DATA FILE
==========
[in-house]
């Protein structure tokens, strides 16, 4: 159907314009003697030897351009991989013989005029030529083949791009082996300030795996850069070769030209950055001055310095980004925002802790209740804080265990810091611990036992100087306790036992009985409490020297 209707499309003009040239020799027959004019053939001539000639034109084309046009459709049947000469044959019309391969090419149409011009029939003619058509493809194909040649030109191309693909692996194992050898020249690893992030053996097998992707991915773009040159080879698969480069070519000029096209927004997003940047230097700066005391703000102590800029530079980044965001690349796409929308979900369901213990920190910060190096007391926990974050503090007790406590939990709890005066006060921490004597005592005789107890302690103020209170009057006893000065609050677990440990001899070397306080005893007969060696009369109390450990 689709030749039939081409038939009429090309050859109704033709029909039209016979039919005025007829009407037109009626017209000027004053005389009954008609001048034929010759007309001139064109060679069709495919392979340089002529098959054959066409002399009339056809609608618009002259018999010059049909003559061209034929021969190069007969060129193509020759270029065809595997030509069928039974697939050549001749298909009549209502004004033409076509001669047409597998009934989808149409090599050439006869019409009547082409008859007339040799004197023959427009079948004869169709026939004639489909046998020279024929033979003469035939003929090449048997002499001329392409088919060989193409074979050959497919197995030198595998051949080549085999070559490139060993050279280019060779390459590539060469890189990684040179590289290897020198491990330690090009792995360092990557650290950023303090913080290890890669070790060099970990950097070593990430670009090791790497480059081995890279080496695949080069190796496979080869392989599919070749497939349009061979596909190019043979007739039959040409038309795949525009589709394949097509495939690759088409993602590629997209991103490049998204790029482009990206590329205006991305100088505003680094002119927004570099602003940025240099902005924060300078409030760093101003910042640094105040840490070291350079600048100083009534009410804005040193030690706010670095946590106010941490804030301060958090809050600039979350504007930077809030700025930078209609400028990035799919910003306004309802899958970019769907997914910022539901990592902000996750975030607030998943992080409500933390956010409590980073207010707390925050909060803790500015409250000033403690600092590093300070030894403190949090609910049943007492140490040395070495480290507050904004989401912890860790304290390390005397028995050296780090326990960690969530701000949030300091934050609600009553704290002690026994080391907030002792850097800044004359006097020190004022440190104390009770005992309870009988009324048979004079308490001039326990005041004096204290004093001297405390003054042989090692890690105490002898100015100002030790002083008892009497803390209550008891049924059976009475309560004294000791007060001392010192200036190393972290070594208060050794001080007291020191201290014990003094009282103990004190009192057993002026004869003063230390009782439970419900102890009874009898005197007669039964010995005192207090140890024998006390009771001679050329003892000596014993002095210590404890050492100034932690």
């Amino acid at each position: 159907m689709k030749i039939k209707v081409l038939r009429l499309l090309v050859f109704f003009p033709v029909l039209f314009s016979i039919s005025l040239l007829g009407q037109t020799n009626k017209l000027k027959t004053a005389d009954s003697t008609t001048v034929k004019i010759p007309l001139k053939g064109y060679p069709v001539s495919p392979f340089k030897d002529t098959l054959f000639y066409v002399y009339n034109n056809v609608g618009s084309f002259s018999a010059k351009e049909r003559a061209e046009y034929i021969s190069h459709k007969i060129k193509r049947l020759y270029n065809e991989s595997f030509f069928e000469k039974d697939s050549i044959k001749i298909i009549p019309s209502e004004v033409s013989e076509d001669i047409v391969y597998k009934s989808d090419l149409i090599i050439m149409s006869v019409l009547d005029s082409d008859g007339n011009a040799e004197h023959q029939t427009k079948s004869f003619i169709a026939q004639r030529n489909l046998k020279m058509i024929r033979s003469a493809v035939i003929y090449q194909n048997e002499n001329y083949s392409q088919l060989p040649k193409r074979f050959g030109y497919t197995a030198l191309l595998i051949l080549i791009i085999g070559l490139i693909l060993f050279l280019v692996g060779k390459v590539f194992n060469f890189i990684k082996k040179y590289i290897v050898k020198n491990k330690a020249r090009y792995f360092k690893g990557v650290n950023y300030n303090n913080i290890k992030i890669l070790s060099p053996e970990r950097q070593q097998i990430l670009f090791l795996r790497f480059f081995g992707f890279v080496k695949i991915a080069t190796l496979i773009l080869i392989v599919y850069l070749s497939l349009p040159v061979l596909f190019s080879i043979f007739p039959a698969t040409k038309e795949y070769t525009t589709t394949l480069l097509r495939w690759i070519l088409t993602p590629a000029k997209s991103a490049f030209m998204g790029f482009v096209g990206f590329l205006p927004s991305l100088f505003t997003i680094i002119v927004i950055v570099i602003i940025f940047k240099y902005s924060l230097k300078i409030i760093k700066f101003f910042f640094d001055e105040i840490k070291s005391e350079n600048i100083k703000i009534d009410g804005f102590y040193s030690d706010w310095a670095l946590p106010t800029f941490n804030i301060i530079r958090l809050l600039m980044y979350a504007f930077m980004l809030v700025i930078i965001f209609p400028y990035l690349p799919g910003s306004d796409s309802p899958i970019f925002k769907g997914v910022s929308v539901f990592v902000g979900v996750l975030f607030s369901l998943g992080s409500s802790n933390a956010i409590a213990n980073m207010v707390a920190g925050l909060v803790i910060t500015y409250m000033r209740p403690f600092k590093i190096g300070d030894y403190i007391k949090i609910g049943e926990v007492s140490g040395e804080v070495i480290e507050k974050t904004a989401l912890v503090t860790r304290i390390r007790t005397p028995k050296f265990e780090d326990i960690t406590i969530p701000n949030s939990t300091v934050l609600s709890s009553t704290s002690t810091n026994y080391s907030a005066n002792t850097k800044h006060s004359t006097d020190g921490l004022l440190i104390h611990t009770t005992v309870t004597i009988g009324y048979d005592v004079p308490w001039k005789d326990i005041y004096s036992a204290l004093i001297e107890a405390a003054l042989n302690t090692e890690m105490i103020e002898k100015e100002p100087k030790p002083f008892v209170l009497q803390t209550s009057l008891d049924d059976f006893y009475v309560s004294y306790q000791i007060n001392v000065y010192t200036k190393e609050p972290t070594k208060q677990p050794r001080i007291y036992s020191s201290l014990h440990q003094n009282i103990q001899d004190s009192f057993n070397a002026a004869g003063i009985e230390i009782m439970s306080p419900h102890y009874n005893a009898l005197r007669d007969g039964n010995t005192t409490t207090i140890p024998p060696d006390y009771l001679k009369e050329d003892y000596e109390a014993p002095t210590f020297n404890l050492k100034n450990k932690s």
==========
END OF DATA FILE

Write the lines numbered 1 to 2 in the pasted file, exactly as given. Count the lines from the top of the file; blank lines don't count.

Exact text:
[in-house]
């Protein structure tokens, strides 16, 4: 159907314009003697030897351009991989013989005029030529083949791009082996300030795996850069070769030209950055001055310095980004925002802790209740804080265990810091611990036992100087306790036992009985409490020297 209707499309003009040239020799027959004019053939001539000639034109084309046009459709049947000469044959019309391969090419149409011009029939003619058509493809194909040649030109191309693909692996194992050898020249690893992030053996097998992707991915773009040159080879698969480069070519000029096209927004997003940047230097700066005391703000102590800029530079980044965001690349796409929308979900369901213990920190910060190096007391926990974050503090007790406590939990709890005066006060921490004597005592005789107890302690103020209170009057006893000065609050677990440990001899070397306080005893007969060696009369109390450990 689709030749039939081409038939009429090309050859109704033709029909039209016979039919005025007829009407037109009626017209000027004053005389009954008609001048034929010759007309001139064109060679069709495919392979340089002529098959054959066409002399009339056809609608618009002259018999010059049909003559061209034929021969190069007969060129193509020759270029065809595997030509069928039974697939050549001749298909009549209502004004033409076509001669047409597998009934989808149409090599050439006869019409009547082409008859007339040799004197023959427009079948004869169709026939004639489909046998020279024929033979003469035939003929090449048997002499001329392409088919060989193409074979050959497919197995030198595998051949080549085999070559490139060993050279280019060779390459590539060469890189990684040179590289290897020198491990330690090009792995360092990557650290950023303090913080290890890669070790060099970990950097070593990430670009090791790497480059081995890279080496695949080069190796496979080869392989599919070749497939349009061979596909190019043979007739039959040409038309795949525009589709394949097509495939690759088409993602590629997209991103490049998204790029482009990206590329205006991305100088505003680094002119927004570099602003940025240099902005924060300078409030760093101003910042640094105040840490070291350079600048100083009534009410804005040193030690706010670095946590106010941490804030301060958090809050600039979350504007930077809030700025930078209609400028990035799919910003306004309802899958970019769907997914910022539901990592902000996750975030607030998943992080409500933390956010409590980073207010707390925050909060803790500015409250000033403690600092590093300070030894403190949090609910049943007492140490040395070495480290507050904004989401912890860790304290390390005397028995050296780090326990960690969530701000949030300091934050609600009553704290002690026994080391907030002792850097800044004359006097020190004022440190104390009770005992309870009988009324048979004079308490001039326990005041004096204290004093001297405390003054042989090692890690105490002898100015100002030790002083008892009497803390209550008891049924059976009475309560004294000791007060001392010192200036190393972290070594208060050794001080007291020191201290014990003094009282103990004190009192057993002026004869003063230390009782439970419900102890009874009898005197007669039964010995005192207090140890024998006390009771001679050329003892000596014993002095210590404890050492100034932690």